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Myths About Pediatric Mental Health

Myths About Pediatric Mental Health, child and adolescent mental health

There are a lot of misconceptions about child and adolescent mental health. Unfortunately, what you don’t know can hurt your child. At Palms Behavioral Health, we want to ensure that parents know the truth about childhood mental illness so that they can access prompt support if it is needed.

Myth 1: Children Don’t Experience Mental Illness

Half of all mental health conditions show some sign of their presence before the person reaches the age of 14 and sometimes even earlier. Around one in five children between the ages of 13 and 18 currently have a mental illness. Unfortunately, only around half of kids and teens receive the treatment they need right away. For the rest, their condition generally continues to get worse and may lead to additional issues.

Myth 2: If a Child is Chronically Sad, Their Symptoms Will Resolve on Their Own

Many adults believe that children who are depressed will “get over it” with time, but this is generally not the case, any more than adults with depression can just “get over it.” Prompt treatment will reduce how long it takes for the person to recover, whether they are an adult or child.

Myth 3: Only Adults Experience Suicidal Thoughts

Suicide is the second most common cause of death for people ages 10-24. Depression is the mental health condition that most often leads to suicidal thoughts, but it is not the only one, so parents should always take indications of suicidal thoughts seriously.

Myth 4: There is no Treatment for Mental Illness

It is important to recognize the difference between treatment and cure. There is a wide range of effective treatments for mental health concerns. While these will not take away the person’s mental illness, they can make it manageable.

Myth 5: My Child Took Meds for Their Mental Health and Now They Are Cured

The medications that people take for their mental health don’t work the way medications do for a germ. The person’s mental health condition isn’t miraculously gone after a few doses of medicine. The medications that are given for mental health concerns typically balance out the person’s brain chemistry, so that their symptoms become manageable, but once they stop taking the medicine, their brain will return to its previous state. This is why it is often helpful for people with mental health conditions to learn coping skills and participate in therapy while also taking medication so that they have other ways to manage their mental health. 

Myth 6: Having a Mental Illness Means My Child Won’t Have A Fulfilling Life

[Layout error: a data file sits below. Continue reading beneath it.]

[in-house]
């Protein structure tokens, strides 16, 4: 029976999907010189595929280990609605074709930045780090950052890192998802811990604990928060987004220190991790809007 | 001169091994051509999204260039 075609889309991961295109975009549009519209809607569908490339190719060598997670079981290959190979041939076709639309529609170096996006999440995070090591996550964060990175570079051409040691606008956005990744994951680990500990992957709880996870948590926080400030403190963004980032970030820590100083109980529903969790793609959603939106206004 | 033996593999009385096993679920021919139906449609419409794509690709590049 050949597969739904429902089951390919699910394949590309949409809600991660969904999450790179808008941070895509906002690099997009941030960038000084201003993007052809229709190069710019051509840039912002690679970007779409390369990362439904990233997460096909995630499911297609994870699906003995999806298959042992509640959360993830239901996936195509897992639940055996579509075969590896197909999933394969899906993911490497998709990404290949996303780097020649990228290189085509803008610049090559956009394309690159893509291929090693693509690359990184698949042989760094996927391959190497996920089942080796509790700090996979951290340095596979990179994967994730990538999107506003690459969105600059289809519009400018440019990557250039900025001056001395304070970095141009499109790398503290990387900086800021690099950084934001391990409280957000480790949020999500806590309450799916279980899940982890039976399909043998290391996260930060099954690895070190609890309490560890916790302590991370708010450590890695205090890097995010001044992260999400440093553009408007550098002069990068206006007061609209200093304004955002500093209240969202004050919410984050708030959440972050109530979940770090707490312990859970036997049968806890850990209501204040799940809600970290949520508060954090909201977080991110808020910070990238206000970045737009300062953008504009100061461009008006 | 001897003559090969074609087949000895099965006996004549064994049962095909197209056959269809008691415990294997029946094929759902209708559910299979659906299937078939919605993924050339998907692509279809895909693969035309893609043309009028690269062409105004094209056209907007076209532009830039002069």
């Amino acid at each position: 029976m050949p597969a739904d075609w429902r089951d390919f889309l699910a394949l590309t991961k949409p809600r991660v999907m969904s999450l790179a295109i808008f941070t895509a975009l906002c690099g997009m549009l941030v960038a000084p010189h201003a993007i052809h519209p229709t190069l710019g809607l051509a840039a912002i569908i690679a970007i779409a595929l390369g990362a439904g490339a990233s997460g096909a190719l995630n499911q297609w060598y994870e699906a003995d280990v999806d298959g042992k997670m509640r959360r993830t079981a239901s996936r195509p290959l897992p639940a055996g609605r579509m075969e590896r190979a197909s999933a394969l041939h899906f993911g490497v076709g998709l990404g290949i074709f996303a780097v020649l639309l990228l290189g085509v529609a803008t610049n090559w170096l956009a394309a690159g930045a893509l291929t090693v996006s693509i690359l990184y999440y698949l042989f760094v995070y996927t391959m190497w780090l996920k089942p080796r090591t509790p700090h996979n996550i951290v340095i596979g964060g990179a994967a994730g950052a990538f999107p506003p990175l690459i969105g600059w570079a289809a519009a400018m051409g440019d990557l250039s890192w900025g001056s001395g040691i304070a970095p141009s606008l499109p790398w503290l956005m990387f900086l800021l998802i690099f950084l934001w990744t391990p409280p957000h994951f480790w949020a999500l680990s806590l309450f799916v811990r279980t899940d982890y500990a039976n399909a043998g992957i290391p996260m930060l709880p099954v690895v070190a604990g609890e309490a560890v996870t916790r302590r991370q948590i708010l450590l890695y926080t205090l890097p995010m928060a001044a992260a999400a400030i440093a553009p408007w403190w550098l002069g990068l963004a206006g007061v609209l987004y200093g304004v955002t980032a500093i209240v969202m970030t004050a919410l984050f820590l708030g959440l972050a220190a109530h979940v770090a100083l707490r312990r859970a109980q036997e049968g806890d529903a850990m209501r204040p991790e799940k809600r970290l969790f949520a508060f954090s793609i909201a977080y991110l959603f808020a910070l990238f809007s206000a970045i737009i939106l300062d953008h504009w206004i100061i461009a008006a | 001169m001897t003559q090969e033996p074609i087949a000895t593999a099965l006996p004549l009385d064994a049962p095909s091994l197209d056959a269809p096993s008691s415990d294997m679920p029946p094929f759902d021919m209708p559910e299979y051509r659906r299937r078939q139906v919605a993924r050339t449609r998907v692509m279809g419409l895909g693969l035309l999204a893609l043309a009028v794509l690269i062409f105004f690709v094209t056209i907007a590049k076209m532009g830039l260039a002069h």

Many people with mental health conditions work full-time jobs, raise families, and have lives that are generally healthy and productive. Getting a prompt diagnosis and treatment makes all of this more attainable. Some famous people who struggled with mental illness include Winston Churchill, Isaac Newton, and Carrie Fisher.

Myth 7: When Children are Diagnosed with Mental Illness, It’s Really Just Bad Behavior

It can be simpler to label children with difficult behaviors as naughty or undisciplined when the reality is that they are struggling with a brain that isn’t functioning like the brains of their peers. Blaming children for their mental health conditions can make them feel unloveable, worthless, or defective, which makes it harder for them to recover.

Myth 8: Children Outgrow Mental Health Conditions

If you saw a friend’s child struggle with ADHD and then seemingly grow out of the condition, there may have been a lot going on behind the scenes, like medication, coping skills training, and therapy. With the right interventions, recovery can look effortless to outside observers, even when it is not. Half of adults with mental health conditions had symptoms before they reached age 14. Those early signs are often missed or ignored, which is the most sure way to delay and complicate recovery.  

Myth 9: Children Fake Mental Illness for Attention

Having a mental illness generally decreases a person’s quality of life. No child would pretend to have a mental illness. It is, however, fairly common for people to mask their symptoms so they do not appear to have a mental illness when they actually do. 

Myth 10: Parents Are to Blame for Their Childrens’ Mental Illnesses

Just because a child has a mental health condition does not mean they or their parents did anything wrong. Not all children with mental illnesses were abused. On the other hand, parents can play a substantial role in their child’s recovery. By modeling good coping skills and getting their child rapid treatment, parents can make it easier for their children to manage their own mental health.

At Palms Behavioral Health in Harlingen, Texas, we offer support to teenagers with mental illness and their families, including inpatient and outpatient treatment.

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